Avi Belkin

Avi Belkin

“If people don’t want the truth, then the news won’t give it to them”

An interview with Avi Belkin, director of “Mike Wallace Is Here”

In this brilliantly assembled documentary about 60 Minutes reporter Mike Wallace, Israeli filmmaker Avi Belkin skillfully combines clips from Wallace’s most momentous interviews, from Barbara Streisand to the Ayatollah Khomeini, to reveal a sharp and observant portrait of the famous journalist and the rise and fall of the news media itself as it passes from trusted pillar of truth to “fake news.” Composed entirely of archival footage, “Mike Wallace Is Here” offers up a complex picture of a complicated man and his relentless dedication to his work. Belkin talks about what drew him to Wallace, the collage-making of an all-archival film, about the evolution from objective to opinion-based journalism. 

So why a film about Mike Wallace?

I stated three years ago while I was living in Tel Aviv, before Trump was elected, but it already seemed like journalism was coming under attack, and I become obsessed with this question of how it had happened. I was looking for a genesis story I could tell. And looking at footage, I kept bumping into Mike Wallace and I realized through him, I can tell the story of broadcast journalism. He was a like Forrest Gump figure, who was at all stages of the history: He started in radio, moved into television, and then invented the form as we know it today, and how to interview people with the tough questions. And then I flew to America and that’s how I got here. We contacted the family, and told them the idea for the movie--my idea was to do Mike Wallace on Mike Wallace, but Mike was dead. So since I couldn’t interview him, I thought if I go through the archives, I can pull interviews of people interviewing Mike, and Mike interviewing other people. I read early on that he knew his weaknesses very well, and all he had to do is frame those weaknesses as questions to others. So if I picked those questions, it could show his subconscious and his own themes. So in a sense: I’m interviewing Mike while he’s interviewing others. Chris liked that idea. And CBS liked the idea. And I spent a month in the CBS archives, going through film reels. Watching the footage was a beautiful experience, picking all the right moments, of Mike and of broadcast journalism.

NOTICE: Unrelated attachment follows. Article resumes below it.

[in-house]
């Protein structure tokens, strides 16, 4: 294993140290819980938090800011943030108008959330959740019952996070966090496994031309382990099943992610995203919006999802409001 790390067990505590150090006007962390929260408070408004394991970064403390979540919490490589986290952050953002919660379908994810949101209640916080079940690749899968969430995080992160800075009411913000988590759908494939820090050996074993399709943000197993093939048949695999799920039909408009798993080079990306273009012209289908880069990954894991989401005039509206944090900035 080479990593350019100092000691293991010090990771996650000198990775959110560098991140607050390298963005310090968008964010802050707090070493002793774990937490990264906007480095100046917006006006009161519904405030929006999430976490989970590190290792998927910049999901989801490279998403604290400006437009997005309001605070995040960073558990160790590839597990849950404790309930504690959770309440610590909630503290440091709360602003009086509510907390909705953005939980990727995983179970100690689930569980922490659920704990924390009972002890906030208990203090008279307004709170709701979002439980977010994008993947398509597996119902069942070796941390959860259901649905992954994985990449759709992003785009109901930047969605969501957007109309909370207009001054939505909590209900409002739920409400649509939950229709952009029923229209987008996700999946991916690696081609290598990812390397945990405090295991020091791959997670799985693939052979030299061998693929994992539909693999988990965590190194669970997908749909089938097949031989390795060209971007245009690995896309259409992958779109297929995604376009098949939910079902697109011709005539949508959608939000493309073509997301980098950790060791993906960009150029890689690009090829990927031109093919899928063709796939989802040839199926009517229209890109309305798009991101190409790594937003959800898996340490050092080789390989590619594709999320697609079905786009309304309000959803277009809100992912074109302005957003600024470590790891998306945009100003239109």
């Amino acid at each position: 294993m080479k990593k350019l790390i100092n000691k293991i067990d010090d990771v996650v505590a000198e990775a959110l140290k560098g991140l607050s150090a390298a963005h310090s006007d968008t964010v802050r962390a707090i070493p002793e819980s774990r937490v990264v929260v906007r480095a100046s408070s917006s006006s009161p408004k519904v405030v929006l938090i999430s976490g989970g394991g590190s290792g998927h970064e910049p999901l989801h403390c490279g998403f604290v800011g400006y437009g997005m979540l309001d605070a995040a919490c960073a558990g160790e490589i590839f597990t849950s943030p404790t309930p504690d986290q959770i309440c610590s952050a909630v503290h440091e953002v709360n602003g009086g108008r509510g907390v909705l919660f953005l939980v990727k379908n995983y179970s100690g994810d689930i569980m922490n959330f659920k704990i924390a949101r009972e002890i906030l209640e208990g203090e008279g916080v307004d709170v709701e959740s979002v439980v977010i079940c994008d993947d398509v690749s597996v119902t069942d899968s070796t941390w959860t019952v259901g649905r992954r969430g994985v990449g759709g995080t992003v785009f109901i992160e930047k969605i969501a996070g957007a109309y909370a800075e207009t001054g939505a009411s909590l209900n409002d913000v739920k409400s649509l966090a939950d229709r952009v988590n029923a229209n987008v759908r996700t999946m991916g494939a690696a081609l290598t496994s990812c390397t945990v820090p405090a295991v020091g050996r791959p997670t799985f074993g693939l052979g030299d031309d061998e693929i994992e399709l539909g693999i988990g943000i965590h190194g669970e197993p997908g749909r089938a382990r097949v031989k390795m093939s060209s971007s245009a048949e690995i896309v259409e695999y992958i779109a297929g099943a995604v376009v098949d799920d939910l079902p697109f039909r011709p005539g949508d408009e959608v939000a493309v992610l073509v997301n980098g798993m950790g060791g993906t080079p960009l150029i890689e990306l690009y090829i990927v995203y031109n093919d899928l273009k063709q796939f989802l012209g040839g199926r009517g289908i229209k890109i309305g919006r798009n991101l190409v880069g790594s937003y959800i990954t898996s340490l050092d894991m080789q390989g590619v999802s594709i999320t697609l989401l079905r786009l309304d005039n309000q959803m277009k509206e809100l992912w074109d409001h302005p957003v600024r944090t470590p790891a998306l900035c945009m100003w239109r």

The film is a triumph of editing. Can you talk about your process and how you put it all together of all of the archival footage?

The editor Billy McMillin did an amazing job. It was just very detailed work. When you do an archival film, it’s like a collage. This is what’s available, and now you have to put it together. You can’t do interviews or shoot anything. This is what you have. I’m an old school guy, so I like to transcribe everything and highlight the good parts with a marker, and then I put all the highlighted material into a script. For months, I watch, highlight, and build the script. And then you make the script. The original cut was 9 hours. Then you start to sculpt it like a piece of clay. And it’s just months of playing with the material. But it was enjoyable because just watching his craft is incredible. When most people see his interviews, they watch 10 minutes. But the raw footage is hours long. When you watch Mike interviewing Putin, you have 6 hours of material, and you see how he approaches the interview, and for hours, he’s on, he’s so prepared and relentless to get to the core of the subject. I may have only used one minute of the Putin interview, but I wish I could have used before. And I think 60-70% of the footage in the film is unseen footage from some of the biggest interviews. It’s not the stuff that we saw on TV, but the raw footage, so it gives a much deeper understanding of Mike.